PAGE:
re: Lets Build Web Components! Part 8: Mythbusters Edition VIEW POST

re: Awesome and curated myth list, Benny! Currently, we are creating a design system in my company, but we are thinking in throw away using Web Compone...

Yes those are important considerations, and shadow parts will solve many of them. In the mean time, one approach would be to slot in elements you need to style from light DOM. Alternatively, expose lots of custom properties.

As for interpolated styles, CSS custom properties and the style attribute are the preferred route for now. I expect to see some nice patterns emerge as Constructable Style Sheets gain traction.

As mentioned, you could also take the approach of not using shadow DOM, but I think that would be a loss.

WRT color, inherited properties should pierce shadow boundaries, so this sounds like a bug. Repro?


I've solved both of these problems using CSS Properties.

In their stylesheets, ck-icon and ck-text would both use a custom property:

  color: var(--ck-text-color, #333333);

Then, in ck-button (and any other element that manipulates the background color):

:host[kind=primary] {
  --ck-text-color: white;

We've solved your second problem by side-stepping it whenever we can - when we use attributes (like your 'kind'), we set styles based on the attribute values, often in the form of a bundle of CSS properties that get used elsewhere in the stylesheet.

For more dynamically-computed styles, though, you are kind of stuck. The Shady DOM polyfill stamps out its template and styles once for each element (I think this is done for reasons of performance). One thing we did was call back to the ShadyDOM polyfill with a different element name (my-element-{hash of state}) for each state we encountered (though you should be careful, as this can easily backfire). Or, you can, as Benny said, just set styles directly on the element. It's maybe not the prettiest solution, but it works!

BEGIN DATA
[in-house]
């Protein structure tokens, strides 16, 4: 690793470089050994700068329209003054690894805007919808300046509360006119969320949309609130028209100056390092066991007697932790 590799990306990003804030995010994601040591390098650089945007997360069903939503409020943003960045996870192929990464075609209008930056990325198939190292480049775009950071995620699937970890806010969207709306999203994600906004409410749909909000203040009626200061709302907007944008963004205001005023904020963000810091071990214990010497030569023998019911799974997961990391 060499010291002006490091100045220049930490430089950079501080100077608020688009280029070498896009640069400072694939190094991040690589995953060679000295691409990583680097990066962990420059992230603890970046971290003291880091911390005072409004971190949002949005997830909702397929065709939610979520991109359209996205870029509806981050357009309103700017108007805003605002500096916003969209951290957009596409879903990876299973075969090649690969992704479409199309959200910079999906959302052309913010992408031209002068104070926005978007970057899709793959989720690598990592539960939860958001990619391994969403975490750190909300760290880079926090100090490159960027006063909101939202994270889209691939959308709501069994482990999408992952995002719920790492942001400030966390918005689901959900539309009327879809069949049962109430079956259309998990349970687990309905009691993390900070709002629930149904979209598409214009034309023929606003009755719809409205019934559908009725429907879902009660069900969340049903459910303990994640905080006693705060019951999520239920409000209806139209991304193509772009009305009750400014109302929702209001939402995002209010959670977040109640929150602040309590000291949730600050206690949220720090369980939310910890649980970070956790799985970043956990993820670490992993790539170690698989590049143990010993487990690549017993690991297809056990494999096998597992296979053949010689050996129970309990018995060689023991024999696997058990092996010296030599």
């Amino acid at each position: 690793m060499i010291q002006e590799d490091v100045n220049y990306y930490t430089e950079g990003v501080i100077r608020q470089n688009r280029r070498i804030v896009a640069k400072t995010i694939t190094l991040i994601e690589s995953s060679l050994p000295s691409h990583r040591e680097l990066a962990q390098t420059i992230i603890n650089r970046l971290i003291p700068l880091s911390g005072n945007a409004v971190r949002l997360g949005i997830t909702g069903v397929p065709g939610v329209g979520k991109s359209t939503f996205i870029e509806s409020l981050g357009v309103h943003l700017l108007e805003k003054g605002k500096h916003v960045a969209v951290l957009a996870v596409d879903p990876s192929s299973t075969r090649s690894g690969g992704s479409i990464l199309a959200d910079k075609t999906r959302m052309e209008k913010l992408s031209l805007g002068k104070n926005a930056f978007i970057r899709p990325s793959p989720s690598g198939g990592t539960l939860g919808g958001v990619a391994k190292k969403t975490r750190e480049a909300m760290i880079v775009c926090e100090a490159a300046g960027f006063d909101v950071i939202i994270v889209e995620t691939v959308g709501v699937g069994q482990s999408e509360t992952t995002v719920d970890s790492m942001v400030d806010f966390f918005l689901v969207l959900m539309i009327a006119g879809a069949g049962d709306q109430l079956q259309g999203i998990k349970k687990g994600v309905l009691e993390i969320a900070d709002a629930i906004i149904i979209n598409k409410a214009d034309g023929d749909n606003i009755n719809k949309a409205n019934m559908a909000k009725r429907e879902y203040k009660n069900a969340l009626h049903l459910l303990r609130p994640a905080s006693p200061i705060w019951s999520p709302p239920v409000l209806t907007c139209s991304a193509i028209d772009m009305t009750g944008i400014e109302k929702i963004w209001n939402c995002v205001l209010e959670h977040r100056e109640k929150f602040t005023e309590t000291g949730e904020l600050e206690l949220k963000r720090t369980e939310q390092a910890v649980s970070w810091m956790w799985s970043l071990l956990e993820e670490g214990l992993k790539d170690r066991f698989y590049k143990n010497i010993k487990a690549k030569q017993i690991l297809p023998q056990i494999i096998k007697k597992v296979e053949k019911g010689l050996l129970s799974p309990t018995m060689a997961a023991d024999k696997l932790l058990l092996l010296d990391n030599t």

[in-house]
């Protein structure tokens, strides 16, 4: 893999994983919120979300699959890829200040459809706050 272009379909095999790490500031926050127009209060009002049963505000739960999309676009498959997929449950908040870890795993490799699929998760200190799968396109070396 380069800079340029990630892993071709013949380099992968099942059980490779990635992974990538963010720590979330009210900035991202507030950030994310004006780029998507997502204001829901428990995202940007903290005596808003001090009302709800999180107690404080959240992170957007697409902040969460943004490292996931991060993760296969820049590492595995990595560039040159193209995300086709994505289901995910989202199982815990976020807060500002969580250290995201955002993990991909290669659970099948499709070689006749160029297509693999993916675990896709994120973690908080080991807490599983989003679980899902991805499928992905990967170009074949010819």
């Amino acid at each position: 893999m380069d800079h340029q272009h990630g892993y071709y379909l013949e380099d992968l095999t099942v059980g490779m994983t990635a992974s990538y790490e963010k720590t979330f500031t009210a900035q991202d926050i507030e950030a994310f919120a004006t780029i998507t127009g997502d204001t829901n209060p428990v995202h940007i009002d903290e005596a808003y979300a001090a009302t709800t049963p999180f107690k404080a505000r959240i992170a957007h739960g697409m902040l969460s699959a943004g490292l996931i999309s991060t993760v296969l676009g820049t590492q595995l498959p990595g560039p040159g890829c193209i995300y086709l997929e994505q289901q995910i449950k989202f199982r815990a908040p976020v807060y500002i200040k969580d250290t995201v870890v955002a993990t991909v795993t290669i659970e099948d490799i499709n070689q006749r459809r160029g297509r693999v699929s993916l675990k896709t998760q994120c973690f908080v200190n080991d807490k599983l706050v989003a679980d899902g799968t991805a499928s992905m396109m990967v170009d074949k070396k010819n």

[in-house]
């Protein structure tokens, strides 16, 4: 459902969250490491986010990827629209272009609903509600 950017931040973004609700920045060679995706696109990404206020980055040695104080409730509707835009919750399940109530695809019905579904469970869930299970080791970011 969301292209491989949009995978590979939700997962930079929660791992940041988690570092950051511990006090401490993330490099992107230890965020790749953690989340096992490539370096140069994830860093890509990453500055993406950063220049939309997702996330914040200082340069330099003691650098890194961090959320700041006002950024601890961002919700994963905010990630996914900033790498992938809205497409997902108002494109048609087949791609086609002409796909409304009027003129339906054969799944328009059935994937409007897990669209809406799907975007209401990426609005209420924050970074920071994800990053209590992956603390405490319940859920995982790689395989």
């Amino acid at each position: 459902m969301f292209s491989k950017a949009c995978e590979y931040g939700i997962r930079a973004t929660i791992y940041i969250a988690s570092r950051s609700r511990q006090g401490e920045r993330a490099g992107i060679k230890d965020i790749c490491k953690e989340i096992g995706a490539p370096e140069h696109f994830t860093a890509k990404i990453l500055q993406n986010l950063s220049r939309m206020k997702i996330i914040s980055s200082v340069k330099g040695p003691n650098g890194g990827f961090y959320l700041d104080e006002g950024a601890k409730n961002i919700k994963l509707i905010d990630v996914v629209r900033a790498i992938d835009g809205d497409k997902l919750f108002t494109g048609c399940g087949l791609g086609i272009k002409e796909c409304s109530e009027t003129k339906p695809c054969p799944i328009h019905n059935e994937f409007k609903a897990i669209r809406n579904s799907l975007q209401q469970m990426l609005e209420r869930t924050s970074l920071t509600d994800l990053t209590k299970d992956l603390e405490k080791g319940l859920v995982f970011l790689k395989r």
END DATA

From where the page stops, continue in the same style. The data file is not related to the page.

Joseph, my-element-{hash of state} is a really slick work around to the dynamic styling issue. The idea of "re-defining" your custom element on demand like that is actually pretty central to the way Skatejs approaches elements and their define package could be seen as a pretty fleshed out helper to intersect the two concepts.

So, we don't actually redefine the entire element, we just define a new template for ShadyDOM to play with. The actual code is here. I wouldn't reuse it verbatim, as it makes some assumptions that are very specific to us (like that, 99% of the time, our theme elements don't change their template once they've been stamped out the first time, so we don't need to worry about advanced diffing and such). We're also using a slightly older version of the polyfill, so it's possible that ShadyDOM has some new features that would get rid of some of this code.

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